He turned and looked up the road. There was a house near the top of the hill. He half walked, half rode the bike to the farm gate. They would let him leave his bike there, surely. He stopped by the back door and turned off the engine.
A big man in jeans, with only socks on his feet, came to the door. Roy felt the farmer looking at him, deciding about him while he explained.
‘On your own?’
Just a minute, the farmer said, and got his boots.
They put the bike in one of the farm buildings, and Roy felt better about it.
‘Lucky it happened there,’ the farmer said.
That’s true, said Roy. ‘And lucky it was the back wheel.’
‘I used to have one of these things,’ the farmer said, and he reached over to hold the bike. He seemed to be looking back in time. ‘It’ll be safe here,’ he said.
Roy took out the fish and gave it to him.
Well, he’s a big one!’ said farmer. ‘We’ll keep him for you.’
No, Roy said. ‘Give him to the cook. Do you think I’ll get a ride this time of day?’
Easy, the farmer said. ‘One of those cattle trucks is what you need – take you all the way to Westfield.’
The first two or three cars did not matter. But then he knew he had a long walk in front of him. Most people did not even slow down before they decided not to take him. He was halfway up the second long hill, and it was quite dark, when he heard the first cattle truck.
He waited as the big truck came closer. Then he saw the driver’s face looking at him, and he remembered it when the truck had gone. It wasn’t unfriendly, he thought – the guy just didn’t care. He watched the truck go slowly up the hill.
He started to walk again. He felt a kind of loneliness walking in the dark. It was the way the truck driver had looked at him. The guy just didn’t care. Or maybe he didn’t want a stranger with him all that way. Maybe he just didn’t want to talk.
More cars passed, but he didn’t even try asking for a ride any more. He walked on, not caring, knowing how alone in the world he was.
He had walked perhaps another five miles when he heard his favourite sound. A bike came up fast behind him, and went round the next corner. Roy heard it slow down, turn and come back. The rider stopped and waited for Roy.
It was a big modern bike, Japanese, he guessed. The rider sat looking back at him, crash helmet shining. Roy was next to the bike before he realized that the rider was a girl – a tall, leggy girl in jeans and boots, and perhaps there was fair hair under the helmet. Roy stared as they spoke.
‘Which way you going, mister?’
‘That makes two of us. You have a crash?’
Roy felt her eyes watching him as she spoke.
‘Well,’ said, talking about it won’t get us home.’ Sure, said Roy. His ears were getting hot under his crash helmet. He climbed up behind her and they were off.
She rode fast from the beginning. This was a real bike and a real rider. Roy felt good about it – good to be on wheels again, good that somebody cared enough to stop.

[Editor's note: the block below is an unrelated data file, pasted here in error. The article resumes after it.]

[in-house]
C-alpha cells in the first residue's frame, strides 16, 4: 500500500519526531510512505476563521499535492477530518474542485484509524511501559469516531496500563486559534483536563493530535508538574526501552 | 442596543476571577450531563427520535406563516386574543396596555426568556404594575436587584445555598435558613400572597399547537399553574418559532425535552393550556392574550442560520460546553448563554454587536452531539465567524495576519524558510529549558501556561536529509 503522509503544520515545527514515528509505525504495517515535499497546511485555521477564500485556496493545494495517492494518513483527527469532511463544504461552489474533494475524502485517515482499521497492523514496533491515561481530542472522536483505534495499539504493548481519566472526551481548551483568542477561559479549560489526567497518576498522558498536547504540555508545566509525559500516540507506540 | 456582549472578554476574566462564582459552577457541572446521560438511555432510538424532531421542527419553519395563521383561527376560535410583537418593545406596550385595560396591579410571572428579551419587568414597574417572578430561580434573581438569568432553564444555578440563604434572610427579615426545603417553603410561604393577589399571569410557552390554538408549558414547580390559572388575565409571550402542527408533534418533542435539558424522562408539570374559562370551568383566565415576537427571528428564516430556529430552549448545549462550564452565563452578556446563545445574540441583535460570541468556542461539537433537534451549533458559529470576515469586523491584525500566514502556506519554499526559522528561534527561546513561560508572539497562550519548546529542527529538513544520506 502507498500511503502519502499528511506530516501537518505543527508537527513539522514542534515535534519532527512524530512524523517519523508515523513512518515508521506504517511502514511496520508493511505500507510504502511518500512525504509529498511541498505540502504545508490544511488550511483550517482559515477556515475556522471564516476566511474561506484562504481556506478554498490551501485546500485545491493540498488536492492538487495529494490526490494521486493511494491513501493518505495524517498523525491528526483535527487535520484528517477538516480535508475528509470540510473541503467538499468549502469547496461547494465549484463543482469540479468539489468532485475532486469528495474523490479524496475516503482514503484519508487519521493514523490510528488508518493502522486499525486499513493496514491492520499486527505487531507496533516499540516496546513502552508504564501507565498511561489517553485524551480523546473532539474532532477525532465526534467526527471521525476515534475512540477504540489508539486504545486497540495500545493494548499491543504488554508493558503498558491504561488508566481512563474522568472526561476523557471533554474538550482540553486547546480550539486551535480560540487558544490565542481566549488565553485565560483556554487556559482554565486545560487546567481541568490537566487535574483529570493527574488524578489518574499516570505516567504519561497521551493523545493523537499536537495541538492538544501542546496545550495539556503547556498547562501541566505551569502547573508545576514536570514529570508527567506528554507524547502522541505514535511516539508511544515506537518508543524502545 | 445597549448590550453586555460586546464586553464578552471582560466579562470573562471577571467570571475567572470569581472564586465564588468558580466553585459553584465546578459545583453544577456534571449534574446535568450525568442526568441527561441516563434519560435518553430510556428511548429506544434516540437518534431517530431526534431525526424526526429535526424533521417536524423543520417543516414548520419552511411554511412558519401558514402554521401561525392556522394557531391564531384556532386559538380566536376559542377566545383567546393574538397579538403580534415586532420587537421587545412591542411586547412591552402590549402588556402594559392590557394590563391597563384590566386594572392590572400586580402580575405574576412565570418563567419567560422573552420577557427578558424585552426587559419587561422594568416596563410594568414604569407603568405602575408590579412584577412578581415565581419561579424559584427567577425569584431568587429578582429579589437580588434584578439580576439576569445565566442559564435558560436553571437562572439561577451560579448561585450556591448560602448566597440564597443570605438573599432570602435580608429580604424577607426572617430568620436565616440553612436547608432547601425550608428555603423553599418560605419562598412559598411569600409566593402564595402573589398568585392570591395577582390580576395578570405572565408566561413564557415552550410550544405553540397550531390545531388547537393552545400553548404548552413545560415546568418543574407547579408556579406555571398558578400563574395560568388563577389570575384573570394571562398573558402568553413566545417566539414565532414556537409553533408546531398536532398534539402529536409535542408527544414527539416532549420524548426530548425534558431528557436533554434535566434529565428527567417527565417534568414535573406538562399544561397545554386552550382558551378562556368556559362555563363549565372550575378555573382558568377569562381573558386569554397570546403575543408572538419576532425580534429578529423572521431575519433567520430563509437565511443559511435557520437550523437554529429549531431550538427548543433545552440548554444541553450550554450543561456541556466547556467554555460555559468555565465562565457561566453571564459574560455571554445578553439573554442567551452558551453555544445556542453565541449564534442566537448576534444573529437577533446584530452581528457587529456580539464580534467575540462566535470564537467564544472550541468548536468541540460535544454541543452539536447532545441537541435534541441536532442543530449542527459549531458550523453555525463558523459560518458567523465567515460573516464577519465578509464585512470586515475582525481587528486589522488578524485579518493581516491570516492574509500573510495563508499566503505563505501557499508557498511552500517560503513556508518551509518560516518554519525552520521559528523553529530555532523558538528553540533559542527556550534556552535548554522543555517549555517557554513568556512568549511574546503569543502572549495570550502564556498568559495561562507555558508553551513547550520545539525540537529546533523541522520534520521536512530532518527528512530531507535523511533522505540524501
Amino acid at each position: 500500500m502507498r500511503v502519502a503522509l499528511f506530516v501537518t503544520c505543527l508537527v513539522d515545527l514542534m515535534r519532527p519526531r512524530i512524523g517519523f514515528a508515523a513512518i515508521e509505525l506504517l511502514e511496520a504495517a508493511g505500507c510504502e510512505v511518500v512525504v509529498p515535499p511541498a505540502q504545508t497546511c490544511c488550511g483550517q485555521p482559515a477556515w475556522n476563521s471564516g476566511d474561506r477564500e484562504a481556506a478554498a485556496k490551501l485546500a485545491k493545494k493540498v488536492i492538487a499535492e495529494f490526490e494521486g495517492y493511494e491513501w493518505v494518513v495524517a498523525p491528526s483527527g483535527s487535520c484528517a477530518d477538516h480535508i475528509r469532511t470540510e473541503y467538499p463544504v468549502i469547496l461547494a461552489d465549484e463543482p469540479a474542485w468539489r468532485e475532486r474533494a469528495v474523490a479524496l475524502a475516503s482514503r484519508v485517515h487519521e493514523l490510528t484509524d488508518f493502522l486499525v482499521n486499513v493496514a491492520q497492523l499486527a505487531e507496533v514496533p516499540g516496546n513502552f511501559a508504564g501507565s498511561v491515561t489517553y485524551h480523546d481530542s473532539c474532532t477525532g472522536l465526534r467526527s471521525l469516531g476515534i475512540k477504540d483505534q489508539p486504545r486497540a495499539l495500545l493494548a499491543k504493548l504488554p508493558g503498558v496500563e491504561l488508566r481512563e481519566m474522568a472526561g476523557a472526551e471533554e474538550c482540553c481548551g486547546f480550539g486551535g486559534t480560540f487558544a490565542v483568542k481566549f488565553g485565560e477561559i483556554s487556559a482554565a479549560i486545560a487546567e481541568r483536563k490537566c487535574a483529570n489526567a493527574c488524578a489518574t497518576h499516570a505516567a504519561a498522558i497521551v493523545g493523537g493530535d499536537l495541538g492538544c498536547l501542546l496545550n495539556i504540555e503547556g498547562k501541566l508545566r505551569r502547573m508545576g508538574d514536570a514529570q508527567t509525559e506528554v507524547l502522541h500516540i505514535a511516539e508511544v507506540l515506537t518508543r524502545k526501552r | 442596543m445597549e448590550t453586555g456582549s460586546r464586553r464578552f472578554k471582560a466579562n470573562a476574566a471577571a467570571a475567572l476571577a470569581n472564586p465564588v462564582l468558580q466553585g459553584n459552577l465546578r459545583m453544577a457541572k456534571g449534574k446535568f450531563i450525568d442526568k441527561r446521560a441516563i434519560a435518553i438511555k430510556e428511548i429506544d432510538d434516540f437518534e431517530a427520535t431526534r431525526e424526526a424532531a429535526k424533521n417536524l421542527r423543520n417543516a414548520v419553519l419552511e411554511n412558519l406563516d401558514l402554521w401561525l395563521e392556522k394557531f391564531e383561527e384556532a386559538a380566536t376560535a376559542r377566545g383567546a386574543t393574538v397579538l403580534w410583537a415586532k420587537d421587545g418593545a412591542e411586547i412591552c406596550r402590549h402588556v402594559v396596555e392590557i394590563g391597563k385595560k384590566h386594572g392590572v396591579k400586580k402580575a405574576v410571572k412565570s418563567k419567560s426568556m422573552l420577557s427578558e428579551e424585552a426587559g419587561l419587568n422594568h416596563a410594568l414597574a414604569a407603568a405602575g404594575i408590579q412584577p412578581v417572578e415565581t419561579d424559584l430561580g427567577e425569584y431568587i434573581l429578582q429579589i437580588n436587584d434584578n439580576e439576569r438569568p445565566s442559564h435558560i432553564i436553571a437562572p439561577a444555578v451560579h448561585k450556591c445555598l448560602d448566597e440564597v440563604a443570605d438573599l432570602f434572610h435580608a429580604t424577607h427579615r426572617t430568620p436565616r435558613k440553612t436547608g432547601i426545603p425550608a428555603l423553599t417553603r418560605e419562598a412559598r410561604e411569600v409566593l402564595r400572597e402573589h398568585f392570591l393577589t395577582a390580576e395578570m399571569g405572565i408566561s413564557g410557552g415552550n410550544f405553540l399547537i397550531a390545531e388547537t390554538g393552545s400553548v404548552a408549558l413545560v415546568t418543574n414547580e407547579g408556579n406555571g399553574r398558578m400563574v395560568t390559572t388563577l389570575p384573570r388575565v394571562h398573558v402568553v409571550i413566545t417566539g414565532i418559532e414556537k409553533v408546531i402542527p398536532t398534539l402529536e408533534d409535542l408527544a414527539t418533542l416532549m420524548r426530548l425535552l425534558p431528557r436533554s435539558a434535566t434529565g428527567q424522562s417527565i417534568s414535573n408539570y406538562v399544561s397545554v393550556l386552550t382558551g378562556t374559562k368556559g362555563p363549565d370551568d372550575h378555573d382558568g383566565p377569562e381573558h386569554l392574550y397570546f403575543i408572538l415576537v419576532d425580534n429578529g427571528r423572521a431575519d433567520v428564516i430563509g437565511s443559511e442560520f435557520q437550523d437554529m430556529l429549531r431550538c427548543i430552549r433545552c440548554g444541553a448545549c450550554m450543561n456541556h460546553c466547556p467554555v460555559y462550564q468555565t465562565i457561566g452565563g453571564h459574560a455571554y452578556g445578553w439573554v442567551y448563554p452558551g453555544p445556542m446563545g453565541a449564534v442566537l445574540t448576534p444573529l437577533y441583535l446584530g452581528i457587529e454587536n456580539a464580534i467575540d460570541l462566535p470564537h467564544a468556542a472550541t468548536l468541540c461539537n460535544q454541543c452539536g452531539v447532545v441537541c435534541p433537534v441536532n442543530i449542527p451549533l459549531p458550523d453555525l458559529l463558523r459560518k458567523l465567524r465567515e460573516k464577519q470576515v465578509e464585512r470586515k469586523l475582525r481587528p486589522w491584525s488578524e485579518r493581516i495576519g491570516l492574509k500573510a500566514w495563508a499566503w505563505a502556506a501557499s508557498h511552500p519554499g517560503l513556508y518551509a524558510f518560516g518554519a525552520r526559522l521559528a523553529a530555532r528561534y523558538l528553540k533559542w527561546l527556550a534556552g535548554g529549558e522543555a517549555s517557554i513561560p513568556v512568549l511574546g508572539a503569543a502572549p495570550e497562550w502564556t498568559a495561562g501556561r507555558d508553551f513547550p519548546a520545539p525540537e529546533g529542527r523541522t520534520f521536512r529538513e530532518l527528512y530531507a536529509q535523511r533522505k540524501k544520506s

Close to his face the girl asked, ‘What kind of bike, mister?’
‘Front wheel or back?’
Not so bad, she said. ‘Better bade than front, any day.’
‘Sure,’ Roy said. He wanted to talk to this girl, but he could not get the words out.
They rode on in silence in the dark. She knew about bikes all right. ‘With a guy it’s easy,’ Roy thought. ‘You have a crash, you get a ride, you climb on the bike. You don’t even notice that he can ride it well. But this is a girl and she knows what she is doing. That doesn’t mean you can’t talk to her,’ he told himself. ‘You’ve seen girls before, man.’
Her voice came back to him: ‘Where have you come from, mister?’
‘Yes? How was the fishing?’
Not bad, Roy said, before he had time to wonder at her question.
‘Nice water by the old bridge. What were they taking?’ Black Gnat, he said, and there was more than wonder. He felt that hot pain behind his eyes.
‘Wet or dry?’
‘Wet,’ said Roy, and his voice shook a little with the wonder of it. And in his heart he felt an ache that came from a kind of longing. This was the girl he had been longing for all his life – a tall, leggy girl who rode a 750cc Suzuki and knew about fly-fishing.
For a while, they rode and did not speak. Then, back on straight road, the girl said, close to his face, ‘My brother caught a six-pound fish under that bridge one year.’
‘Really!’ Roy was beginning to understand. ‘How long ago was that?’
‘Maybe five years ago. Ross played him for half an hour before he pulled him in.’
‘Sounds like he’s a good fisherman, your brother,’ Roy said.
‘He was,’ she said, and that was all.
And Roy, guessing what she meant, knew it was not the kind of thing you could shout about above the noise of the wind and the engine.
After a few miles the girl said, ‘My name’s Kay, mister.’
Roy said his own name. It sounded strange to him.
‘Well, Roy, you going to buy me a cup of coffee when we get to the next town?’
‘Sure,’ Roy said. ‘Sure thing, Kay.’
They dropped their speed and rode into the town. It was quiet on a Sunday evening. They found the place they wanted, and got off the bike.
Her hair was long and fair and blown about by the wind. In the coffee shop he saw her face for the first time, and he felt that kind of longing from way back, and he sat down beside her, knowing what it was.
‘How long were you walking back there?’ Her voice was soft and pleasant after the shouted conversation on the road.
‘Perhaps five or six miles,’ Roy said. ‘Nobody was interested.’
‘They never are.’
‘It’s not the kind of thing you worry about,’ he said.
‘No.’ They sat drinking their coffee, watching and listening, getting the idea of each other.
‘You go fishing a lot?’ she said.
‘Sure. Fishing. Moving around.’
‘Always travel alone?’